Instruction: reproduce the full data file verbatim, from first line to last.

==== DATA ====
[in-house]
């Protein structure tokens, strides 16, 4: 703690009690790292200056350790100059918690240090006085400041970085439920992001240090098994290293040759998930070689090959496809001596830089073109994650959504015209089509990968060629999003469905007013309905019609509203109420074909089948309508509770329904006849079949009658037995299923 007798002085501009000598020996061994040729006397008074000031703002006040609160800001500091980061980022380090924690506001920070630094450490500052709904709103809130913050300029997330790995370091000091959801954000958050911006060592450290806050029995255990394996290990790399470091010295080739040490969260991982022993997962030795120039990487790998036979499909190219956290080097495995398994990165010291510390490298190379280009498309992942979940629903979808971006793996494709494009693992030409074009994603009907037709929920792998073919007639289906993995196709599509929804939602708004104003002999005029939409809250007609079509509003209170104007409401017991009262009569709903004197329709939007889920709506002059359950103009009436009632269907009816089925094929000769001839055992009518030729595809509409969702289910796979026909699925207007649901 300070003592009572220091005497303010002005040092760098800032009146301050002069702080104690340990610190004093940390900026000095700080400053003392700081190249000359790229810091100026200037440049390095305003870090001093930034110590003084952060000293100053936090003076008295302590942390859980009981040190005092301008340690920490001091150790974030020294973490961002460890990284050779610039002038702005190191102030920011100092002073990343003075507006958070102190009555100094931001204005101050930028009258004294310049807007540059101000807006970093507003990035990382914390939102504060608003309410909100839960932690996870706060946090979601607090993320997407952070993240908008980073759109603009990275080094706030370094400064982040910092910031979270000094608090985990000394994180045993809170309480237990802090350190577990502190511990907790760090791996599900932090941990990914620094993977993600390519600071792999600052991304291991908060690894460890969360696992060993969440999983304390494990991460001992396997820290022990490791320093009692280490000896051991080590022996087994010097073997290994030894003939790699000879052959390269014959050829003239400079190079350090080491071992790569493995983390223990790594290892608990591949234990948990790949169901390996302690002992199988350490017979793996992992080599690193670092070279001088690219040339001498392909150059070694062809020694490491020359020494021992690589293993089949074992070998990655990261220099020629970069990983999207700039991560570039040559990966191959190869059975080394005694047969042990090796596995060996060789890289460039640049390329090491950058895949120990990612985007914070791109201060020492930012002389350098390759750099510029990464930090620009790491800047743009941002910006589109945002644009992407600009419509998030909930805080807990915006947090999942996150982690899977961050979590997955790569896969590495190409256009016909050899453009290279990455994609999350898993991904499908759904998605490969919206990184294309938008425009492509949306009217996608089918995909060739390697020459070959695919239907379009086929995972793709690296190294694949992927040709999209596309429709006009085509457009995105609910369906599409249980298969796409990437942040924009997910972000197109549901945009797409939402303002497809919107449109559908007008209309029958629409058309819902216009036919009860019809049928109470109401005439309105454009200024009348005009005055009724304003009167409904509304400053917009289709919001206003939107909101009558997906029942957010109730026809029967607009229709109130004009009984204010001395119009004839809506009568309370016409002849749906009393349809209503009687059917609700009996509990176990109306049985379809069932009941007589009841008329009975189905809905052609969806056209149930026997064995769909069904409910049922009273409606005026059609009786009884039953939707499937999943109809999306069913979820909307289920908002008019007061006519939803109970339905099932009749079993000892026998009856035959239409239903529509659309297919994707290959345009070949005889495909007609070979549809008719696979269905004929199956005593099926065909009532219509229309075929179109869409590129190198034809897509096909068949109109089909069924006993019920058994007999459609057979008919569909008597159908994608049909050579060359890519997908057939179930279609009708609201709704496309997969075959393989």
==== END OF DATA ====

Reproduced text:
[in-house]
């Protein structure tokens, strides 16, 4: 703690009690790292200056350790100059918690240090006085400041970085439920992001240090098994290293040759998930070689090959496809001596830089073109994650959504015209089509990968060629999003469905007013309905019609509203109420074909089948309508509770329904006849079949009658037995299923 007798002085501009000598020996061994040729006397008074000031703002006040609160800001500091980061980022380090924690506001920070630094450490500052709904709103809130913050300029997330790995370091000091959801954000958050911006060592450290806050029995255990394996290990790399470091010295080739040490969260991982022993997962030795120039990487790998036979499909190219956290080097495995398994990165010291510390490298190379280009498309992942979940629903979808971006793996494709494009693992030409074009994603009907037709929920792998073919007639289906993995196709599509929804939602708004104003002999005029939409809250007609079509509003209170104007409401017991009262009569709903004197329709939007889920709506002059359950103009009436009632269907009816089925094929000769001839055992009518030729595809509409969702289910796979026909699925207007649901 300070003592009572220091005497303010002005040092760098800032009146301050002069702080104690340990610190004093940390900026000095700080400053003392700081190249000359790229810091100026200037440049390095305003870090001093930034110590003084952060000293100053936090003076008295302590942390859980009981040190005092301008340690920490001091150790974030020294973490961002460890990284050779610039002038702005190191102030920011100092002073990343003075507006958070102190009555100094931001204005101050930028009258004294310049807007540059101000807006970093507003990035990382914390939102504060608003309410909100839960932690996870706060946090979601607090993320997407952070993240908008980073759109603009990275080094706030370094400064982040910092910031979270000094608090985990000394994180045993809170309480237990802090350190577990502190511990907790760090791996599900932090941990990914620094993977993600390519600071792999600052991304291991908060690894460890969360696992060993969440999983304390494990991460001992396997820290022990490791320093009692280490000896051991080590022996087994010097073997290994030894003939790699000879052959390269014959050829003239400079190079350090080491071992790569493995983390223990790594290892608990591949234990948990790949169901390996302690002992199988350490017979793996992992080599690193670092070279001088690219040339001498392909150059070694062809020694490491020359020494021992690589293993089949074992070998990655990261220099020629970069990983999207700039991560570039040559990966191959190869059975080394005694047969042990090796596995060996060789890289460039640049390329090491950058895949120990990612985007914070791109201060020492930012002389350098390759750099510029990464930090620009790491800047743009941002910006589109945002644009992407600009419509998030909930805080807990915006947090999942996150982690899977961050979590997955790569896969590495190409256009016909050899453009290279990455994609999350898993991904499908759904998605490969919206990184294309938008425009492509949306009217996608089918995909060739390697020459070959695919239907379009086929995972793709690296190294694949992927040709999209596309429709006009085509457009995105609910369906599409249980298969796409990437942040924009997910972000197109549901945009797409939402303002497809919107449109559908007008209309029958629409058309819902216009036919009860019809049928109470109401005439309105454009200024009348005009005055009724304003009167409904509304400053917009289709919001206003939107909101009558997906029942957010109730026809029967607009229709109130004009009984204010001395119009004839809506009568309370016409002849749906009393349809209503009687059917609700009996509990176990109306049985379809069932009941007589009841008329009975189905809905052609969806056209149930026997064995769909069904409910049922009273409606005026059609009786009884039953939707499937999943109809999306069913979820909307289920908002008019007061006519939803109970339905099932009749079993000892026998009856035959239409239903529509659309297919994707290959345009070949005889495909007609070979549809008719696979269905004929199956005593099926065909009532219509229309075929179109869409590129190198034809897509096909068949109109089909069924006993019920058994007999459609057979008919569909008597159908994608049909050579060359890519997908057939179930279609009708609201709704496309997969075959393989």